06 May 2013
Rich get richer, poor pay their taxes
Since the onset of the global financial crisis, Australian companies have been paying just 27 cents tax for every dollar of profit they generate. The statutory rate is 30 cents in the dollar.
A Treasury issues paper to be released today by the Assistant Treasurer, David Bradbury, has examined the evidence on tax avoidance by multinational companies operating in Australia.
In the new global economy, it is easier than ever for big companies to avoid tax by shifting their profits to low tax countries.
According to Treasury's analysis, the proportion of profit that companies pay to the federal government is as low today as it was during the 1990s recession.
According to Treasury: "In comparison with other countries, Australia's corporate tax collections have fallen by more and recovered by less since the onset of the GFC."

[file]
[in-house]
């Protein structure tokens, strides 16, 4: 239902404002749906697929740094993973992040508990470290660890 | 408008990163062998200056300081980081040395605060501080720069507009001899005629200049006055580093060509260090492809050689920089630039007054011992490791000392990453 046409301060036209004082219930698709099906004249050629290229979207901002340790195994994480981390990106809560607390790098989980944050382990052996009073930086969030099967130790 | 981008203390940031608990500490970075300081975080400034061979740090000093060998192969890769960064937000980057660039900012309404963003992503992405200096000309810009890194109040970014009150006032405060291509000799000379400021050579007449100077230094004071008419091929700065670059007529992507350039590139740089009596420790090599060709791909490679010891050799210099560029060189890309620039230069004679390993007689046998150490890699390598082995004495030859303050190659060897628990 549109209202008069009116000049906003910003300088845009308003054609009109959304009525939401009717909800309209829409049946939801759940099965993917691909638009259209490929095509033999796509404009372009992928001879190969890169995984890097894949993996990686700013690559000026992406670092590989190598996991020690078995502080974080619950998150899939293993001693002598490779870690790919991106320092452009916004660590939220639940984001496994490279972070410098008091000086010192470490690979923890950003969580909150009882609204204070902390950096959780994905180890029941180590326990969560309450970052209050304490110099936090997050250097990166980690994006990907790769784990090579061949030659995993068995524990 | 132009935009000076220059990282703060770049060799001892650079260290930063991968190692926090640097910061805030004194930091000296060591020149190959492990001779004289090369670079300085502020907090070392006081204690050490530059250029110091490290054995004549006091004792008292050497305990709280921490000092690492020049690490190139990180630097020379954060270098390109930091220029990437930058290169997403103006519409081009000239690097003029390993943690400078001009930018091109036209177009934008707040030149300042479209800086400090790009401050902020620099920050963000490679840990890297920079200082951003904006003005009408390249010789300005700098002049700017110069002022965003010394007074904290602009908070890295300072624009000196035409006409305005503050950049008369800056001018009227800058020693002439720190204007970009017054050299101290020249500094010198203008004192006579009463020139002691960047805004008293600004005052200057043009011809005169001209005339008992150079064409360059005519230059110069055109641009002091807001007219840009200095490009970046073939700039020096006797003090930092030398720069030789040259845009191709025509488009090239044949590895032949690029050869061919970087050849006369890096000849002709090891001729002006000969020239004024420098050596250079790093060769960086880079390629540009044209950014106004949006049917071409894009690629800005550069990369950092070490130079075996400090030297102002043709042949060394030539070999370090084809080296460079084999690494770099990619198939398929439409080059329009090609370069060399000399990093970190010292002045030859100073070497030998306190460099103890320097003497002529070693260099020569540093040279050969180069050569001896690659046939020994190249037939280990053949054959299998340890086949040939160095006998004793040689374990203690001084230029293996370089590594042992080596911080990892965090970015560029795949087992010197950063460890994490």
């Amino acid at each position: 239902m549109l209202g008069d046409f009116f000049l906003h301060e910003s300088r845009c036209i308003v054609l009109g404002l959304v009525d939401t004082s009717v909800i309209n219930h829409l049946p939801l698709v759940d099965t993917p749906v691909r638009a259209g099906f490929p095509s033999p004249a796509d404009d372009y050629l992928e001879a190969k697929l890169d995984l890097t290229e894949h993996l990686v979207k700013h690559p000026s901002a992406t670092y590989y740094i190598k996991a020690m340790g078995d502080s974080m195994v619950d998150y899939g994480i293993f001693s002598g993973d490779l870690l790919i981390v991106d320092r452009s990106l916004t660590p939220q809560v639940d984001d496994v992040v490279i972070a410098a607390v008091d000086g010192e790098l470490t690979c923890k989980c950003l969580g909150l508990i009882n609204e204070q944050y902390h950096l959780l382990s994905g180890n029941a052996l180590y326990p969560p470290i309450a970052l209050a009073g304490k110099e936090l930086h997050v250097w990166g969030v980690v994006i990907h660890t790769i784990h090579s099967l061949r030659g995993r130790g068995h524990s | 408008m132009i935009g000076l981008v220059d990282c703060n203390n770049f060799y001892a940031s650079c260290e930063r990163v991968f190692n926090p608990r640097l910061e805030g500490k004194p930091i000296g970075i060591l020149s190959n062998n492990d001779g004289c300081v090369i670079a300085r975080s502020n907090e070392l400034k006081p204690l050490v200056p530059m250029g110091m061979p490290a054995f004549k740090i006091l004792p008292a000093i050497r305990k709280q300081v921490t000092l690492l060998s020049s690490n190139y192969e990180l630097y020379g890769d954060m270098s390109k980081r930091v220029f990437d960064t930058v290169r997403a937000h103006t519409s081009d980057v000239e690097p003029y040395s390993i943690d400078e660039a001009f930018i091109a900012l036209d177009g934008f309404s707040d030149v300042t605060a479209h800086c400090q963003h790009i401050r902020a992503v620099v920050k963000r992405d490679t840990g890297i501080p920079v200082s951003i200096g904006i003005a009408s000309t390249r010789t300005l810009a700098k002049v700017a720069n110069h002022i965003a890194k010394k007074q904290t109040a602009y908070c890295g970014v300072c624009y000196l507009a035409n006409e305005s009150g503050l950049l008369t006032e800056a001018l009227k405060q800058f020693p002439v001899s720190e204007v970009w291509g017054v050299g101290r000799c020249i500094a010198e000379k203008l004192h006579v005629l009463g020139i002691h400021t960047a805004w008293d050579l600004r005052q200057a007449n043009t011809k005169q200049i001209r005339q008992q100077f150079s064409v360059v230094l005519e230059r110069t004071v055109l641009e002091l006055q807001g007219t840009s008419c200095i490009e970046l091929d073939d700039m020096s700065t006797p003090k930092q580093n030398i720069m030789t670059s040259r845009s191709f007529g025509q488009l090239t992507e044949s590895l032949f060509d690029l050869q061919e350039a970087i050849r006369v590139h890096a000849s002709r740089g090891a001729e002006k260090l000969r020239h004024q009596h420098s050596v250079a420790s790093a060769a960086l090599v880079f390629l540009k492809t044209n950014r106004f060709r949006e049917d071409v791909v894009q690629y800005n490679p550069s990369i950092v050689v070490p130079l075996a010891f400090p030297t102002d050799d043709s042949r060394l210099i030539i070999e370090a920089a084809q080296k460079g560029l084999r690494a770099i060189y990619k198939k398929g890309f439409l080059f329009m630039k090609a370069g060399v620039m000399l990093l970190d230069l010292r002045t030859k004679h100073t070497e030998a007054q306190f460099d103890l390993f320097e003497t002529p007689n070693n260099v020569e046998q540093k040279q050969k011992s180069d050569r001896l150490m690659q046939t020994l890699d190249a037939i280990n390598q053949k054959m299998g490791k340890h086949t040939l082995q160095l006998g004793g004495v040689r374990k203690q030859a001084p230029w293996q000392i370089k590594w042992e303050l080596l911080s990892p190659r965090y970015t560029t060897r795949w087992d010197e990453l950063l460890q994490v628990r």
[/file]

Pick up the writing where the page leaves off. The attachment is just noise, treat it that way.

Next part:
Company tax receipts - including the mining tax - accounted for 22 per cent of total tax receipts in 2011-12.
Treasury says it is too early to say whether the reduction in tax paid by companies is the result of tax avoidance or companies simply carrying forward losses incurred during the GFC.
"The ...analysis provides a number of indicators that suggest the existence of base erosion and profit shifting in Australia. However...it is difficult to reach a definitive conclusion," Treasury concludes.
The Assistant Treasurer, David Bradbury, said the government had already tightened loopholes to protect more than $10 billion in revenue over the next four years.
"We don't want to see a future where hardworking Australian families and businesses have to pay disproportionately high taxes because multinational corporations are not pulling their weight," he said.
The paper also reveals the dominance of big business in Australia, with just 0.1 per cent of companies paying over half of all company tax paid in 2009-10.